In the name of God, Father Son & Holy Spirit. Amen.





Saturday, 12 May 2018

Jesus prays for his disciples

John 17: 6-19   

This is a passage to give you neck-ache if you imagine the conversation between Jesus, the Father and the disciples. For example, sentences like “All mine are yours, and yours are mine; and I have been glorified in them…”
Jesus refers 20 times to himself ‘I’
And 22 times to they or them – meaning the disciples.

This Passage is at least as much about the disciples as it is about Jesus.
Jesus constantly refers to himself in relation to the Father, but then says ‘as it is for me, so it is for them (the disciples)’ or ‘as you have done for me so do for them’.

Jesus talks about the name of God; the fact that he is sent by God the Father; and the truth that the disciples also belong to God. He then prays that the Father protects them once he is no longer with them.
Then comes this final, rather puzzling sentence;
“As you have sent me into the world, so I have sent them into the world. And for their sakes I sanctify myself, so that they also may be sanctified in truth.”
Jesus is sent by the Father into the world – John’s gospel makes that clear from the start “God so loved the world he sent his only Son…”. We know that Jesus is praying here at the end of his time on earth with the disciples. According to John’s gospel they have seen him turn water into wine, heal the paralytic at the pool of Bethesda, feed the 5,000, and raise Lazarus from death, as well as teaching Nicodemeus and the woman at the well.
Jesus has come to do God’s will and to show the arrival of God’s kingdom with all that that means for the suffering and the needy.
But now Jesus speaks of sanctifying himself. To sanctify something means to set it apart, make it holy and consecrated, being used by God.
Surely Jesus is already holy? Hasn’t everything he has done and said so far showed the disciples that he is the holy Son of God?
But Jesus is speaking just before his death – in this self-giving, this act of laying down his life this sacrifice, he is setting his life down for God – making his life a holy offering for the world.

But remember, this passage is as much about the disciples as it is about Jesus.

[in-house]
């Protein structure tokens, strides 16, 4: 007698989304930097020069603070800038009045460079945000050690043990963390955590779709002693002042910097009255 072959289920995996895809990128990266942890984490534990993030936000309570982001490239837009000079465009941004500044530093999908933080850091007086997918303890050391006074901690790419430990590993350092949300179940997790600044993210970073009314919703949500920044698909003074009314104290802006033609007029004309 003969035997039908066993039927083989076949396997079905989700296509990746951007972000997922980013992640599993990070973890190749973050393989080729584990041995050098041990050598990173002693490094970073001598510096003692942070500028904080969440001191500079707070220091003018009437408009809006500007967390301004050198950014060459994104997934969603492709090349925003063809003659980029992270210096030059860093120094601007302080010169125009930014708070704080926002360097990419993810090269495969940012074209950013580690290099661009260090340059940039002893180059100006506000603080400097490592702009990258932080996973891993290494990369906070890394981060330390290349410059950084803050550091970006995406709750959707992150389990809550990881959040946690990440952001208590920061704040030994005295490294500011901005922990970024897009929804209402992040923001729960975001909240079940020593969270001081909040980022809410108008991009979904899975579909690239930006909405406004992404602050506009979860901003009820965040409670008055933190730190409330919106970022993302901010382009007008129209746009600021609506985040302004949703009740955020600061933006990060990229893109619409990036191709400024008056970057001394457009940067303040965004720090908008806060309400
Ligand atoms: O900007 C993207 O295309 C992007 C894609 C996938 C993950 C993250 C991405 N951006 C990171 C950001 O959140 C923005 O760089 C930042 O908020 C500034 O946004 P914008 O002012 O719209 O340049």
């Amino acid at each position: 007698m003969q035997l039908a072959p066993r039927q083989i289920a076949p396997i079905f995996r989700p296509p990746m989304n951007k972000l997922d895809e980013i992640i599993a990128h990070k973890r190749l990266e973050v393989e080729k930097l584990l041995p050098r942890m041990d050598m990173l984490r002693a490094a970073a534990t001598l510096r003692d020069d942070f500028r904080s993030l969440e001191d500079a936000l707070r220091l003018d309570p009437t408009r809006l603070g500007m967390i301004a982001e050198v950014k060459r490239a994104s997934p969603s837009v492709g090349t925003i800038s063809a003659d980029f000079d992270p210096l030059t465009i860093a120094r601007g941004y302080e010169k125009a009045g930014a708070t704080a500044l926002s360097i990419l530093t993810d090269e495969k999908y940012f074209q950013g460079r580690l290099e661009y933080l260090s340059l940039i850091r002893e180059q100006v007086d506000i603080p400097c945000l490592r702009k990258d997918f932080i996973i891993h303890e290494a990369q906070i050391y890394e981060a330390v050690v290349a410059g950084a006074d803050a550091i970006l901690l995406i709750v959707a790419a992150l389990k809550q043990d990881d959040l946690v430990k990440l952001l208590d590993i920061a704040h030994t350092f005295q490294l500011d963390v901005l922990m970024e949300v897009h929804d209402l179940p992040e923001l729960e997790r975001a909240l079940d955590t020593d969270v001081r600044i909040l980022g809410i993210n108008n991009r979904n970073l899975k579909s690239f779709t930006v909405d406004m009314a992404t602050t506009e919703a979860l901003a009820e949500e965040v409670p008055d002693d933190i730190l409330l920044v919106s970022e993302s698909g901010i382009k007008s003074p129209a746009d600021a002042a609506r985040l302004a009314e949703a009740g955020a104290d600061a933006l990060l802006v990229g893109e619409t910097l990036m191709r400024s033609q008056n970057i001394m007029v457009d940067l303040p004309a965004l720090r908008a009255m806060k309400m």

Jesus prays “I sancitify myself so that they may be sanctified.”
Jesus lays down his life for the holy purposes of God – to show the amazing extent of God’s love – so that his disciples can also learn to lay down their lives as an offering to God, for the world.

What does this mean for us?
We are disciples of Jesus Christ, sent into the world to do the will of God the Father as he was.
Sent into the world to do what?
At a gathering of URC ministers the week before last we were hearing some amazing stories of faithful, radical disciples of Jesus – Maria Skobstova, Dorothy Day, & Madeleine Delbrel. If those names don’t ring a bell, perhaps you will be more impressed when I tell you that the person telling us the stories was Rowan Williams (former Archbishop of Canterbury).

All three women that Rowan talked about gave up comfort and home and family to serve the poorest people, making themselves available to help others almost 24 hours a day and often giving away their own possessions for the sake of others. It seemed a bit daunting to try to be like them, but this is what discipleship looks like – refusing to hold onto your own life and your own possessions, for the sake of the kingdom of God.
Jesus gave up everything – even his life-blood; and so we should ask what it is that we should give up, as his disciples.

Rowan Williams suggested that the first thing we should be ready to give up is the church. Not give up coming to church, or caring about the fellowship of people here, but recognise that this is not our church. This is God’s church – it needs to be holy and sanctified, set apart to be used by God for the sake of the world.

Today we start a new chapter in the life of this church as we ordain Marius as an Elder, in preparation for him beginning to lead this church. Some things may change – Marius will bring new ideas about the life of the church, about what your life together looks like and about how you serve your community. But one thing will not change – this will not become Marius’s church: it will remain God’s church, and you will all continue to be set apart as Jesus’ holy followers.

How does this happen?
It is not a matter of determination. You do not achieve holiness by trying really hard, or achieve sanctification by saying the right words. Jesus prays that his followers will be sanctified, and his prayer is answered when the Holy Spirit comes to fill their lives with a knowledge of God’s presence and power.

As we ordain Marius to eldership, we pray for that same spirit to come and strengthen him in his discipleship of Christ.
Being sanctified and set apart as a leader on the church can sound quite grand, until we remember that this is not our church, but God’s and that we are not following our own plans, but seeking to follow Christ. Jesus was sanctified not for greatness but for service.
What is true for Jesus is true for the disciples.
The disciples – and us – all Jesus’ disciples - are not chosen for greatness and sanctified to a place of honour; we are chosen to follow and are sanctified for service to the world in God’s name. Marius is called to serve here – as we are all called to serve God in God’s church.

As we set apart this bread and wine for communion, we make it holy – holy things for God’s holy people. As we take the break and break it, and pour out the wine, we remember how Jesus’ body was broken to be offered to all the world. Strengthened for service by him, and filled with the Holy Spirit, we pray that God will use us in his service and for his glory. Amen.